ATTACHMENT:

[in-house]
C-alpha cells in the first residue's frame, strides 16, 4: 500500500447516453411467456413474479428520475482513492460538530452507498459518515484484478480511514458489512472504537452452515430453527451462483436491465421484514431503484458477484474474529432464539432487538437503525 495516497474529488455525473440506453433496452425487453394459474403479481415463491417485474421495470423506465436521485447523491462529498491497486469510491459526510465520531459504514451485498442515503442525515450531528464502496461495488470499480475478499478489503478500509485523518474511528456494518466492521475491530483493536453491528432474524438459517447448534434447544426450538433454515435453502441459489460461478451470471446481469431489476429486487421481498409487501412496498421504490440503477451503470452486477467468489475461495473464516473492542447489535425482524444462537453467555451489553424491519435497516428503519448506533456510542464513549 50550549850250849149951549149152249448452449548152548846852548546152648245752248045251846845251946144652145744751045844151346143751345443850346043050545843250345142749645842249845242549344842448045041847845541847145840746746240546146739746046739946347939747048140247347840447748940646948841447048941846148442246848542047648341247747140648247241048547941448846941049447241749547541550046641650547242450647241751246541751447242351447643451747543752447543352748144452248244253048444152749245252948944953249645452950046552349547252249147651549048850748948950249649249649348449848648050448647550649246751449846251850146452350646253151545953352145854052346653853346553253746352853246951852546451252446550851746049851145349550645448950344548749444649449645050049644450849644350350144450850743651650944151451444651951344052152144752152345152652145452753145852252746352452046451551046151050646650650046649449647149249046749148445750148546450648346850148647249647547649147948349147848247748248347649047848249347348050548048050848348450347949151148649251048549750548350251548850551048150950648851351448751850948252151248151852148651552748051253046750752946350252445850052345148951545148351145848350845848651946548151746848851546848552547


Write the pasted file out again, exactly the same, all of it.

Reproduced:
[in-house]
C-alpha cells in the first residue's frame, strides 16, 4: 500500500447516453411467456413474479428520475482513492460538530452507498459518515484484478480511514458489512472504537452452515430453527451462483436491465421484514431503484458477484474474529432464539432487538437503525 495516497474529488455525473440506453433496452425487453394459474403479481415463491417485474421495470423506465436521485447523491462529498491497486469510491459526510465520531459504514451485498442515503442525515450531528464502496461495488470499480475478499478489503478500509485523518474511528456494518466492521475491530483493536453491528432474524438459517447448534434447544426450538433454515435453502441459489460461478451470471446481469431489476429486487421481498409487501412496498421504490440503477451503470452486477467468489475461495473464516473492542447489535425482524444462537453467555451489553424491519435497516428503519448506533456510542464513549 50550549850250849149951549149152249448452449548152548846852548546152648245752248045251846845251946144652145744751045844151346143751345443850346043050545843250345142749645842249845242549344842448045041847845541847145840746746240546146739746046739946347939747048140247347840447748940646948841447048941846148442246848542047648341247747140648247241048547941448846941049447241749547541550046641650547242450647241751246541751447242351447643451747543752447543352748144452248244253048444152749245252948944953249645452950046552349547252249147651549048850748948950249649249649348449848648050448647550649246751449846251850146452350646253151545953352145854052346653853346553253746352853246951852546451252446550851746049851145349550645448950344548749444649449645050049644450849644350350144450850743651650944151451444651951344052152144752152345152652145452753145852252746352452046451551046151050646650650046649449647149249046749148445750148546450648346850148647249647547649147948349147848247748248347649047848249347348050548048050848348450347949151148649251048549750548350251548850551048150950648851351448751850948252151248151852148651552748051253046750752946350252445850052345148951545148351145848350845848651946548151746848851546848552547